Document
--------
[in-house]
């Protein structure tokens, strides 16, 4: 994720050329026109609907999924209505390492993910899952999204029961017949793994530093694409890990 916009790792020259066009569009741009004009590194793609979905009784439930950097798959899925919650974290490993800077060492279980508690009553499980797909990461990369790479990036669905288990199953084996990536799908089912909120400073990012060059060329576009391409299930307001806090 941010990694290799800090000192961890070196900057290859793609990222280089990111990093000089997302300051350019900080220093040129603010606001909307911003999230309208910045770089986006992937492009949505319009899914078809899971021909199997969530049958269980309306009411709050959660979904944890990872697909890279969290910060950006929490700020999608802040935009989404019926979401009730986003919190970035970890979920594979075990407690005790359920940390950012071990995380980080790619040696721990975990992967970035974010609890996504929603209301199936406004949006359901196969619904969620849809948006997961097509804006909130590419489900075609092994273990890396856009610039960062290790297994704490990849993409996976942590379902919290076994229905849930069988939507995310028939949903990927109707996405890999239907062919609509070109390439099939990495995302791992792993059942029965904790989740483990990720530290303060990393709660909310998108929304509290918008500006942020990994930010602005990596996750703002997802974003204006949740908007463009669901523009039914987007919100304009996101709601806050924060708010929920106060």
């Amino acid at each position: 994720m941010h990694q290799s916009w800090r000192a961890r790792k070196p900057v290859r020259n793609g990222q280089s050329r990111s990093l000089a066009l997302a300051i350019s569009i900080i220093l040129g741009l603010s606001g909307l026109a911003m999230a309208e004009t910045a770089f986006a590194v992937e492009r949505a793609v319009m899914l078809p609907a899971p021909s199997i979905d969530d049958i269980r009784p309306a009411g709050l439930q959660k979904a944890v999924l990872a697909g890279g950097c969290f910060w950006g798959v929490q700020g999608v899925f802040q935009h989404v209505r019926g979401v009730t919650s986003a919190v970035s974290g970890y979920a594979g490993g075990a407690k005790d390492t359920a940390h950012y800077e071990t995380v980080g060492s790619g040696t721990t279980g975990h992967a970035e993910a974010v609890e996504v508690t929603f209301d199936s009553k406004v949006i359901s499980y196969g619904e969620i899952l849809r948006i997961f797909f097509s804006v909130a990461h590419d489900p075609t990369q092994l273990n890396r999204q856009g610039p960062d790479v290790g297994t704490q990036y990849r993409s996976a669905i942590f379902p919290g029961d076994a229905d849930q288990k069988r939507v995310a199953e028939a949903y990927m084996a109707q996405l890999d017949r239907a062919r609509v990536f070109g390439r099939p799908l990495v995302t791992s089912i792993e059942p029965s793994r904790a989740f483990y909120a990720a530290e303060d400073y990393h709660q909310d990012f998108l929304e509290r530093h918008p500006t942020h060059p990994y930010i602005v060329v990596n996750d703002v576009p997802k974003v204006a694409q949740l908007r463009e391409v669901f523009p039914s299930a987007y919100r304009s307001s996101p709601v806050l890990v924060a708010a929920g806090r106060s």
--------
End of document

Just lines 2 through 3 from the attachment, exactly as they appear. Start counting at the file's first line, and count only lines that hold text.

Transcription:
């Protein structure tokens, strides 16, 4: 994720050329026109609907999924209505390492993910899952999204029961017949793994530093694409890990 916009790792020259066009569009741009004009590194793609979905009784439930950097798959899925919650974290490993800077060492279980508690009553499980797909990461990369790479990036669905288990199953084996990536799908089912909120400073990012060059060329576009391409299930307001806090 941010990694290799800090000192961890070196900057290859793609990222280089990111990093000089997302300051350019900080220093040129603010606001909307911003999230309208910045770089986006992937492009949505319009899914078809899971021909199997969530049958269980309306009411709050959660979904944890990872697909890279969290910060950006929490700020999608802040935009989404019926979401009730986003919190970035970890979920594979075990407690005790359920940390950012071990995380980080790619040696721990975990992967970035974010609890996504929603209301199936406004949006359901196969619904969620849809948006997961097509804006909130590419489900075609092994273990890396856009610039960062290790297994704490990849993409996976942590379902919290076994229905849930069988939507995310028939949903990927109707996405890999239907062919609509070109390439099939990495995302791992792993059942029965904790989740483990990720530290303060990393709660909310998108929304509290918008500006942020990994930010602005990596996750703002997802974003204006949740908007463009669901523009039914987007919100304009996101709601806050924060708010929920106060």
């Amino acid at each position: 994720m941010h990694q290799s916009w800090r000192a961890r790792k070196p900057v290859r020259n793609g990222q280089s050329r990111s990093l000089a066009l997302a300051i350019s569009i900080i220093l040129g741009l603010s606001g909307l026109a911003m999230a309208e004009t910045a770089f986006a590194v992937e492009r949505a793609v319009m899914l078809p609907a899971p021909s199997i979905d969530d049958i269980r009784p309306a009411g709050l439930q959660k979904a944890v999924l990872a697909g890279g950097c969290f910060w950006g798959v929490q700020g999608v899925f802040q935009h989404v209505r019926g979401v009730t919650s986003a919190v970035s974290g970890y979920a594979g490993g075990a407690k005790d390492t359920a940390h950012y800077e071990t995380v980080g060492s790619g040696t721990t279980g975990h992967a970035e993910a974010v609890e996504v508690t929603f209301d199936s009553k406004v949006i359901s499980y196969g619904e969620i899952l849809r948006i997961f797909f097509s804006v909130a990461h590419d489900p075609t990369q092994l273990n890396r999204q856009g610039p960062d790479v290790g297994t704490q990036y990849r993409s996976a669905i942590f379902p919290g029961d076994a229905d849930q288990k069988r939507v995310a199953e028939a949903y990927m084996a109707q996405l890999d017949r239907a062919r609509v990536f070109g390439r099939p799908l990495v995302t791992s089912i792993e059942p029965s793994r904790a989740f483990y909120a990720a530290e303060d400073y990393h709660q909310d990012f998108l929304e509290r530093h918008p500006t942020h060059p990994y930010i602005v060329v990596n996750d703002v576009p997802k974003v204006a694409q949740l908007r463009e391409v669901f523009p039914s299930a987007y919100r304009s307001s996101p709601v806050l890990v924060a708010a929920g806090r106060s």